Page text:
Recent research at the Institute of Medical Biochemistry at the University of Veterinary Medicine, Vienna has shown that glucocorticoids accumulate in the animals' hair and that analysis of a dog's hair can provide quick and reliable preliminary diagnosis.

THE GUILTY LOOK IN DOGS

What Really Prompts The Dog's 'Guilty Look'

Date:

June 14, 2009

 

Source:

Elsevier

 

Summary:

 

What dog owner has not come home to a broken vase or other valuable items and a guilty-looking dog slouching around the house? By ingeniously setting up conditions where the owner was misinformed as to whether their dog had really committed an offense, researchers uncovered the origins of the "guilty look" in dogs.

 

INTRAVESICAL GAG

Intravesical glycosaminoglycans for obstructive feline idiopathic cystitis: a pilot study.

Date:

June., 2014

 

Source:

Journal of Feline Medicine and Surgery

 

Summary:

 

Feline idiopathic cystitis is a common condition, often resulting in repeated episodes of life-threatening urethral obstruction. Defective urinary bladder glycosaminoglycans have been implicated as a causal factor. In this report, a commercially available glycosaminoglycan product was infused into the urinary bladders of cats with urethral obstruction from idiopathic cystitis to study the effect on repeated obstruction.
 

DOGS AND CANCER

Research could lead to new cancer assay, aid both dogs and humans

Date:

June 5, 2014

 

Source:

Oregon State University

 

Summary:

 

Veterinary researchers have identified a unique group of proteins that indicate the presence of transitional cell carcinoma -- the most common cause of bladder cancer -- and may lead to a new assay which could better diagnose this disease in both dogs and humans. Bladder cancer is particularly common in some dog breeds, such as collies, sheepdogs and terriers, but is rarely diagnosed in animals before it has spread significantly. Some assays exist to detect it in humans, but they often have a high-number of false-positive identifications.

CATS AND EATING

Cats found to eat more in the winter

Date:

May 28, 2014

 

Source:

University of Liverpool

 

Summary:

 

Cats eat more during the winter and owners should give their pet more food during this time, research has found. The study found that cats ate approximately 15% less food during summer, and the vets have concluded that the extra effort to keep warm in winter and the temptation to rest during hot summer days contributed to the swing in activity levels during the year.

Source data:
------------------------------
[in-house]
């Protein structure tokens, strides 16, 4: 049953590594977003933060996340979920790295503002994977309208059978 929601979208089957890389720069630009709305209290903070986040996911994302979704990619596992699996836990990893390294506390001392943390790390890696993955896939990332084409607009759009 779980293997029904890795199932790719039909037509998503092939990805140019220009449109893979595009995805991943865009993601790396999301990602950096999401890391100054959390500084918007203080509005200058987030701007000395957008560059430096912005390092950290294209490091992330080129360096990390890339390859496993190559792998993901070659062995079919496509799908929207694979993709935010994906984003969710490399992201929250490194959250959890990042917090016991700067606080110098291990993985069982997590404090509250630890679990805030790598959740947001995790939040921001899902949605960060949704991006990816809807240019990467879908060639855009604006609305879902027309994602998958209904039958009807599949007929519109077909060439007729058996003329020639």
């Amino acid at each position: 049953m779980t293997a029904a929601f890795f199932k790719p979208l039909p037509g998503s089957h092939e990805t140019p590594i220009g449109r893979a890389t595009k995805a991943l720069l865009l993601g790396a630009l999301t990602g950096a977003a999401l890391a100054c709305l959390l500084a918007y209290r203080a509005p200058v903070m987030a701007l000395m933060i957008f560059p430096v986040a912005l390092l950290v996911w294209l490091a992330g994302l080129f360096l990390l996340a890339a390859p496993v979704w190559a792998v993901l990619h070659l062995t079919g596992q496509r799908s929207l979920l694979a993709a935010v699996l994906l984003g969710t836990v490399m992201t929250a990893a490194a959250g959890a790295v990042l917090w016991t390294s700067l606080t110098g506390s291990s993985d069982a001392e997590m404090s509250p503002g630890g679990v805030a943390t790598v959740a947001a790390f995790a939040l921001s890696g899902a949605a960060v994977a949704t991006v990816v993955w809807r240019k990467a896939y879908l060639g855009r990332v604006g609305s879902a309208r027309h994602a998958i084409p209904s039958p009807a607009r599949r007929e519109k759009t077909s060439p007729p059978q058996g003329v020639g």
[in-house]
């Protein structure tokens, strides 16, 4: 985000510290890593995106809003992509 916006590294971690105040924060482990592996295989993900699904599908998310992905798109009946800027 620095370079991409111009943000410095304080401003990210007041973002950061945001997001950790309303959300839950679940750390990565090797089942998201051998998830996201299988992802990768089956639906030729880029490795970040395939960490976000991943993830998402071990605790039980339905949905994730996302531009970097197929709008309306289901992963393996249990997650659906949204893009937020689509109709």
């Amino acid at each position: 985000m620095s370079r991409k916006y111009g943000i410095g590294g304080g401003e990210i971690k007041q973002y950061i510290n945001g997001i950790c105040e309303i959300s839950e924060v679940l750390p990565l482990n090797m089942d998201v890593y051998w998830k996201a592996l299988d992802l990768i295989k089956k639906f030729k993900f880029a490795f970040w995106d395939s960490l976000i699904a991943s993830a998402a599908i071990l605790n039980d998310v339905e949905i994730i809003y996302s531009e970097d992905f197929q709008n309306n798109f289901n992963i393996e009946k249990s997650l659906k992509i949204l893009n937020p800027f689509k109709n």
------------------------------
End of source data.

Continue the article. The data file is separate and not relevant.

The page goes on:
SCENT OF THE FAMILIAR

Scent of the familiar: You may linger like perfume in your dog's brain

Date:

March 18, 2014

 

Source:

Emory Health Sciences

 

Summary:

 

An area of the canine brain associated with reward responds more strongly to the scents of familiar humans than it does to the scents of other humans, or even to those of familiar dogs. This is among the first brain-imaging studies of dogs responding to biological odors. When humans smell the perfume or cologne of someone they love, they may have an immediate, emotional reaction that's not necessarily cognitive.

NUTRACEUTICAL USE IN PETS

Science behind nutraceuticals is the key

Date: March 13, 2013

 

Source:

Veterinary Practice News

 

Summary:

 

Dog and cat owners spend an average of $141 per year on vitamins and supplements for their dogs and cats, according to the 2013-2014 American Pet Product Association’s National Pet Owners Survey. This suggests that pet owners believe nutritional supplements are an important component of pets’ preventive health and for existing conditions. The pet supplement market is highly competitive, so manufacturers must work to stay relevant in a market where pet owners have many options. Clinical testing, proprietary formulas, novel ingredients and the National Animal Supplement Council seal of approval have all become part of the competitive equation.

TERRITORIAL AGGRESSION IN CATS

Taming territorial aggression in cats

Date: August 10, 2012

 

Source: Veterinary Practice News,  Nicholas Dodman, BVMS, Dipl. ACVB

 

 

Summary:

 

While it is not strictly true that cats belong to places and not to people, they are, by nature, a highly territorial species. They also have personality traits that make them more or less accepting of other cats within the social space called home. But even if a cat is relatively mellow and socially accepting, peace is not guaranteed when a new cat is introduced to the home because there is the personality of the newcomer to consider as well. There are ways to ease the transition of introducing a new cat to a multi cat household.